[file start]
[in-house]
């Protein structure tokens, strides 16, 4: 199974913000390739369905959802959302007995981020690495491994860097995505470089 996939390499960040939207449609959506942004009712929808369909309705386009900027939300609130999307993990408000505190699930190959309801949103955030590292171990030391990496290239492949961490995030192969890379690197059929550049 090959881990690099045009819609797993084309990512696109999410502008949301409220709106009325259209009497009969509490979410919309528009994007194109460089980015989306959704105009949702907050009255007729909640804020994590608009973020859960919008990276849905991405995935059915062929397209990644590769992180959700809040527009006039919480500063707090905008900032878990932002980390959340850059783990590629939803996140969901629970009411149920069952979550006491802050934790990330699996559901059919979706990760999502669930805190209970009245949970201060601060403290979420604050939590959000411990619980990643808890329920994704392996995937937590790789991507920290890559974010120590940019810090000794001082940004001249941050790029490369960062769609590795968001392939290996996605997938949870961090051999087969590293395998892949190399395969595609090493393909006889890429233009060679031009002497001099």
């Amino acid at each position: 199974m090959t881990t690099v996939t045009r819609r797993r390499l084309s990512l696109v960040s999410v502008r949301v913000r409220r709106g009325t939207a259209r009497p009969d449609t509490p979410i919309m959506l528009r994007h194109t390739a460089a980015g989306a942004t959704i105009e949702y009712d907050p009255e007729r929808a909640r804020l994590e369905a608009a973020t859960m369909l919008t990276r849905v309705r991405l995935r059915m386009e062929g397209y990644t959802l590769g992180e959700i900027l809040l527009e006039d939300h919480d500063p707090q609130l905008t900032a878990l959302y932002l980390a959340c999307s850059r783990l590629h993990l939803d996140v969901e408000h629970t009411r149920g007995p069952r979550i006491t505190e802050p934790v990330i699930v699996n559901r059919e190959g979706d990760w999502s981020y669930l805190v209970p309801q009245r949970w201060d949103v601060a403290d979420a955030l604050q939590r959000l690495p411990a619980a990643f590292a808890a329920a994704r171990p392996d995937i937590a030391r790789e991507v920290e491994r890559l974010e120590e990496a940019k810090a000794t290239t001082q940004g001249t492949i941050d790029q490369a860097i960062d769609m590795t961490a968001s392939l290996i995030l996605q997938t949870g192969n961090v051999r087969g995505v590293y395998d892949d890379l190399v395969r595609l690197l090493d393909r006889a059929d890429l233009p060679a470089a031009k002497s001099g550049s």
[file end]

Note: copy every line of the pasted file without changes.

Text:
[in-house]
């Protein structure tokens, strides 16, 4: 199974913000390739369905959802959302007995981020690495491994860097995505470089 996939390499960040939207449609959506942004009712929808369909309705386009900027939300609130999307993990408000505190699930190959309801949103955030590292171990030391990496290239492949961490995030192969890379690197059929550049 090959881990690099045009819609797993084309990512696109999410502008949301409220709106009325259209009497009969509490979410919309528009994007194109460089980015989306959704105009949702907050009255007729909640804020994590608009973020859960919008990276849905991405995935059915062929397209990644590769992180959700809040527009006039919480500063707090905008900032878990932002980390959340850059783990590629939803996140969901629970009411149920069952979550006491802050934790990330699996559901059919979706990760999502669930805190209970009245949970201060601060403290979420604050939590959000411990619980990643808890329920994704392996995937937590790789991507920290890559974010120590940019810090000794001082940004001249941050790029490369960062769609590795968001392939290996996605997938949870961090051999087969590293395998892949190399395969595609090493393909006889890429233009060679031009002497001099």
């Amino acid at each position: 199974m090959t881990t690099v996939t045009r819609r797993r390499l084309s990512l696109v960040s999410v502008r949301v913000r409220r709106g009325t939207a259209r009497p009969d449609t509490p979410i919309m959506l528009r994007h194109t390739a460089a980015g989306a942004t959704i105009e949702y009712d907050p009255e007729r929808a909640r804020l994590e369905a608009a973020t859960m369909l919008t990276r849905v309705r991405l995935r059915m386009e062929g397209y990644t959802l590769g992180e959700i900027l809040l527009e006039d939300h919480d500063p707090q609130l905008t900032a878990l959302y932002l980390a959340c999307s850059r783990l590629h993990l939803d996140v969901e408000h629970t009411r149920g007995p069952r979550i006491t505190e802050p934790v990330i699930v699996n559901r059919e190959g979706d990760w999502s981020y669930l805190v209970p309801q009245r949970w201060d949103v601060a403290d979420a955030l604050q939590r959000l690495p411990a619980a990643f590292a808890a329920a994704r171990p392996d995937i937590a030391r790789e991507v920290e491994r890559l974010e120590e990496a940019k810090a000794t290239t001082q940004g001249t492949i941050d790029q490369a860097i960062d769609m590795t961490a968001s392939l290996i995030l996605q997938t949870g192969n961090v051999r087969g995505v590293y395998d892949d890379l190399v395969r595609l690197l090493d393909r006889a059929d890429l233009p060679a470089a031009k002497s001099g550049s």